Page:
Transcribed from "An Illustrated History of The Big Bend Country, embracing
Lincoln, Douglas, Adams and Franklin counties, State of Washington",
published by Western Historical Publishing Co., 1904.
DAVID M. GLASGOW. The gentleman,
whose name heads the following sketch, is a thorough business man, public-spirited,
broad minded, and influential. He is president of the Davenport Machinery
Company, dealers in gasoline engines, threshing machines, implements, buggies,
electric light appliances, and other machinery, and resides at Davenport,
Lincoln county. He was born at Laporte, Indiana, October 25, 1860,
the son of Hugh and Nancy (McCarty) Glasgow. The father, a native
of Scotland, came to the United States in 1830, in company with A. T. Stewart,
the millionaire merchant, locating at Lyons, New York. In 1840 he
removed to Indiana, where he became quite prominent and influential, socially
and in a financial way. Late in life he was an ardent Prohibitionist,
and by that party was nominated for state treasurer. He died in 1898.
The mother was a native of Ohio, and her parents came of an old and distinguished
New York family. She passed away in 1894.
The public schools of Laporte county, Indiana,
provided the elemental education of our subject, who subsequently took
a business course at the Valparaiso Normal School. In 1881 he came
to Spokane, where for five years he was engaged in the livery business.
Two years subsequently he bought wheat for the Northern Pacific Elevator
Company, continuing afterward in the same business for himself. Mr.
Glasgow came to Davenport in 1888. In 1901 he secured a franchise
to light the town, and organized the company, installed the plant and at
the same time conducted the largest machinery shop in the Big Bend.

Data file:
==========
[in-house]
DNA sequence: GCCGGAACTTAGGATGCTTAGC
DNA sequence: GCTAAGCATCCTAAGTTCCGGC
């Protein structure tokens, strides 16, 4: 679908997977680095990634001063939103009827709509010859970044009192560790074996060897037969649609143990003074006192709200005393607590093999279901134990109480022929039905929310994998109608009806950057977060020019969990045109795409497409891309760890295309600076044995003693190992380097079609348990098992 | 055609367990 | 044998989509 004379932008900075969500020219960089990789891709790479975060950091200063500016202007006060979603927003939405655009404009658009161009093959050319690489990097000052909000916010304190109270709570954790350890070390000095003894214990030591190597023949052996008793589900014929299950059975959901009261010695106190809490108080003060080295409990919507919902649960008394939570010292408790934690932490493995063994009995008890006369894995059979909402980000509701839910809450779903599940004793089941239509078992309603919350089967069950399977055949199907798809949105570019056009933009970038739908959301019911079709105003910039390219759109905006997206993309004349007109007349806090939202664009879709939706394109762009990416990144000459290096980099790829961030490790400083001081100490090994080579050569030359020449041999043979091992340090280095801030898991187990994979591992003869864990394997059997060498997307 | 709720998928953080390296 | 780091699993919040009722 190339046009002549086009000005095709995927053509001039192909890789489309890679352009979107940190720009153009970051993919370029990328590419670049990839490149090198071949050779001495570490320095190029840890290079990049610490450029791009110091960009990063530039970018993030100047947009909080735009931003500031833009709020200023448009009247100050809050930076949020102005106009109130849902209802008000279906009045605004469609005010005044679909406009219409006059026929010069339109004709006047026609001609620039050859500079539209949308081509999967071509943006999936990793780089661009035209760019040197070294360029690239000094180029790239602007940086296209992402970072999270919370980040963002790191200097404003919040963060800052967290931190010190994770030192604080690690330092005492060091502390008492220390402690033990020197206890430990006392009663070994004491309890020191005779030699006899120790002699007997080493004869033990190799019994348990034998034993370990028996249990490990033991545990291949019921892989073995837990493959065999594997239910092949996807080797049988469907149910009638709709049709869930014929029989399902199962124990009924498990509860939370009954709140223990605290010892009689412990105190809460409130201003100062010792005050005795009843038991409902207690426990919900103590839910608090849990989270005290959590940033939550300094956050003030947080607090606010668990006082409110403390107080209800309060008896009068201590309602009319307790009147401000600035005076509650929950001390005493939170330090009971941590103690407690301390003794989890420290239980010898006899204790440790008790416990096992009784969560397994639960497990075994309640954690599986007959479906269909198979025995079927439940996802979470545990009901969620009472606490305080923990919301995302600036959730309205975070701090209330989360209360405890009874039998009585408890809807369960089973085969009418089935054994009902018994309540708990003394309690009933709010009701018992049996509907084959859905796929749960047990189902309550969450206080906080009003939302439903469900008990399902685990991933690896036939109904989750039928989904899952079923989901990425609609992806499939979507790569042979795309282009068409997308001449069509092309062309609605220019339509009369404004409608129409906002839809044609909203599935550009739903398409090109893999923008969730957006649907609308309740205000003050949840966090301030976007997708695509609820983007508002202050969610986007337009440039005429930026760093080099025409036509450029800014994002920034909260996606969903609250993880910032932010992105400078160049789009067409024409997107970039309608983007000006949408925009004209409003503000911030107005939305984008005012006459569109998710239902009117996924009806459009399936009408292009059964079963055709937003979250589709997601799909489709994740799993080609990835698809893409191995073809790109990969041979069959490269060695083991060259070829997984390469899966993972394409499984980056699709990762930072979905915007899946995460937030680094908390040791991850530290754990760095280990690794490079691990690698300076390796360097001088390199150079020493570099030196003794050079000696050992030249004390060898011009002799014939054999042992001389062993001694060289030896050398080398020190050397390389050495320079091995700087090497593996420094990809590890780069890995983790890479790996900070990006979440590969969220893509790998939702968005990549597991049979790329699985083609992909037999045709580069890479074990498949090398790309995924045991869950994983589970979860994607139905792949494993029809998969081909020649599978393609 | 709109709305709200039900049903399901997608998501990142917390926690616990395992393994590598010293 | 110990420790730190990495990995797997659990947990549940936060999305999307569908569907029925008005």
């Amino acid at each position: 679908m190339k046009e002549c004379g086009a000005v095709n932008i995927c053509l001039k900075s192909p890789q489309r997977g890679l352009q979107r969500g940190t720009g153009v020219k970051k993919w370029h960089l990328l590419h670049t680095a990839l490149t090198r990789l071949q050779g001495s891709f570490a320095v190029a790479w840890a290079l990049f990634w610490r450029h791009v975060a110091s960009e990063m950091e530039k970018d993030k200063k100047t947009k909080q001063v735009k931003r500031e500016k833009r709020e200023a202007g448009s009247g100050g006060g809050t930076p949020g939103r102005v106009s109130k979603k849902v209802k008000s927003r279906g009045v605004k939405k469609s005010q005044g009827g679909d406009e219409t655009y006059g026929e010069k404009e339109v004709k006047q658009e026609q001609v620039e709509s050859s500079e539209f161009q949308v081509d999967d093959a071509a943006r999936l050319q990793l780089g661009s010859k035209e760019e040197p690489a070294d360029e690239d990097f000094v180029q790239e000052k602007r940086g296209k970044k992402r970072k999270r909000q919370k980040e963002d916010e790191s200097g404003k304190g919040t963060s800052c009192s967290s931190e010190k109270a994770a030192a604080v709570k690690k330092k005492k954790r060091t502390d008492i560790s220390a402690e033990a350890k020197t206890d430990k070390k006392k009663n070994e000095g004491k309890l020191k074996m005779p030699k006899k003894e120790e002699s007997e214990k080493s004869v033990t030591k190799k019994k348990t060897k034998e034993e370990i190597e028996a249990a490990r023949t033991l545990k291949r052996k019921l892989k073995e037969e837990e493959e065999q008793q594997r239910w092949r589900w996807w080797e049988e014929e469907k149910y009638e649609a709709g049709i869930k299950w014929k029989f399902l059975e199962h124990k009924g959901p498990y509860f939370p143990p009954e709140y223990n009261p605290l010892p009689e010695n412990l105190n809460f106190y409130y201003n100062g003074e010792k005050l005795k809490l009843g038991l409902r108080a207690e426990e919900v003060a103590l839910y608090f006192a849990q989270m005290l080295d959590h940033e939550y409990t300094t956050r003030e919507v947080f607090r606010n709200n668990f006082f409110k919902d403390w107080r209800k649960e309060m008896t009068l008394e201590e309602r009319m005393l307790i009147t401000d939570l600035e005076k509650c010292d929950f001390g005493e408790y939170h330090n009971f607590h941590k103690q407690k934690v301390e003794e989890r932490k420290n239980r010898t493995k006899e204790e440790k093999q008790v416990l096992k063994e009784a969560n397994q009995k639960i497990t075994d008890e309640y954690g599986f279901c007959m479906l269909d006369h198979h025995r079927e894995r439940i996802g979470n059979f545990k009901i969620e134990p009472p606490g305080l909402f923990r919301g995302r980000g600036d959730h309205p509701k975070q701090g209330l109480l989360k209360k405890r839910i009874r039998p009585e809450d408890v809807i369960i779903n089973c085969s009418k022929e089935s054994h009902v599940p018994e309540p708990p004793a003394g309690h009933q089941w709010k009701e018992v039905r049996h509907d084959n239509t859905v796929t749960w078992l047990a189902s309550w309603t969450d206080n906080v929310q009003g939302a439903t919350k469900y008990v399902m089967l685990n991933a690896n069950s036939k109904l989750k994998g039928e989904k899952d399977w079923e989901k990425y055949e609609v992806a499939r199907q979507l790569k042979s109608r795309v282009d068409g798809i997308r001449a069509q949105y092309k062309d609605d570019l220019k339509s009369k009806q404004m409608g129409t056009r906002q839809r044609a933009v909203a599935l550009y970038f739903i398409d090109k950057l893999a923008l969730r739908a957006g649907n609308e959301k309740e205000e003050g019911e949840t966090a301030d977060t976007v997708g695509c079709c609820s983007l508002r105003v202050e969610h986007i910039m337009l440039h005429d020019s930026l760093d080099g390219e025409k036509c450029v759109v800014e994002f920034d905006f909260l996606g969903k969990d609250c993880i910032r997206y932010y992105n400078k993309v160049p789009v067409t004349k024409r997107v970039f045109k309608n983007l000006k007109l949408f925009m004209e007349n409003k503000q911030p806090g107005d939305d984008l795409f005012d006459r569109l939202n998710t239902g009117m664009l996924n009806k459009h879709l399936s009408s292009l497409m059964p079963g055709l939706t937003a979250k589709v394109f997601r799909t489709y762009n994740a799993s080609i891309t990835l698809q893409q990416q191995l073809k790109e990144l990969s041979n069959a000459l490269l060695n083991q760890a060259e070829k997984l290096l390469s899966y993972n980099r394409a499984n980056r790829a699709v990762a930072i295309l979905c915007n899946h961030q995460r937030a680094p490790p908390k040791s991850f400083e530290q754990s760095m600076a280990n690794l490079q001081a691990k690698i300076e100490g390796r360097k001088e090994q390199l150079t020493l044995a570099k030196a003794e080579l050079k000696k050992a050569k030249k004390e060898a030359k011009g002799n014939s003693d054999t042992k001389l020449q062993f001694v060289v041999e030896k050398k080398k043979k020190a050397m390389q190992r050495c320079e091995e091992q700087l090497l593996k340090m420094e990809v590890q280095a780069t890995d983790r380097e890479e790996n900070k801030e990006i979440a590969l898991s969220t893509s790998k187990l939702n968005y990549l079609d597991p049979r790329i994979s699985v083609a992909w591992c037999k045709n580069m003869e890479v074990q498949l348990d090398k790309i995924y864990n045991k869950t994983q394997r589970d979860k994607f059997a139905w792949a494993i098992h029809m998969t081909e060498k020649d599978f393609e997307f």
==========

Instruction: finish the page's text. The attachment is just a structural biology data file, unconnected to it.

Six men are constantly employed, and during the busy season many more.
Mr. Glasgow is interested in mining property in Lincoln, Stevens, and Ferry
counties. He has five brothers; James, a farmer and stockraiser at
Silver Lake; Samuel, secretary and treasurer of the Centennial Mill, Spokane;
Alexander, wheat buyer, Fairfield, Washington; Edwin, mill man in Wasco,
Oregon; and Hugh, now in Seattle. His four sisters are Mary, wife
of Charles Tonogle; Arzella, wife of George Metcalf; Jennie, wife of J.
B. McDonald; and Orpha, wife of Louis Richter.
Mr. Glasgow was married at Spokane, in 1890,
to Ada C. Jayne, a native of Pennsylvania.. She died April 24, 1899, at
Davenport. His second marriage was with Mary M. Carr, at Davenport,
who is also a native of Pennsylvania. By his first wife Mr. Glasgow
has four children, Cecil R., Leo M., Orpha A., and Aaron H. Fraternally,
he is a member of the A. F. & A. M., the I .O. O. F., the K. P., the
A. O. U. W., the W. W., the Royal Highlanders, and several other orders.
He has been a member of the city council, and frequently a delegate to
county and state conventions.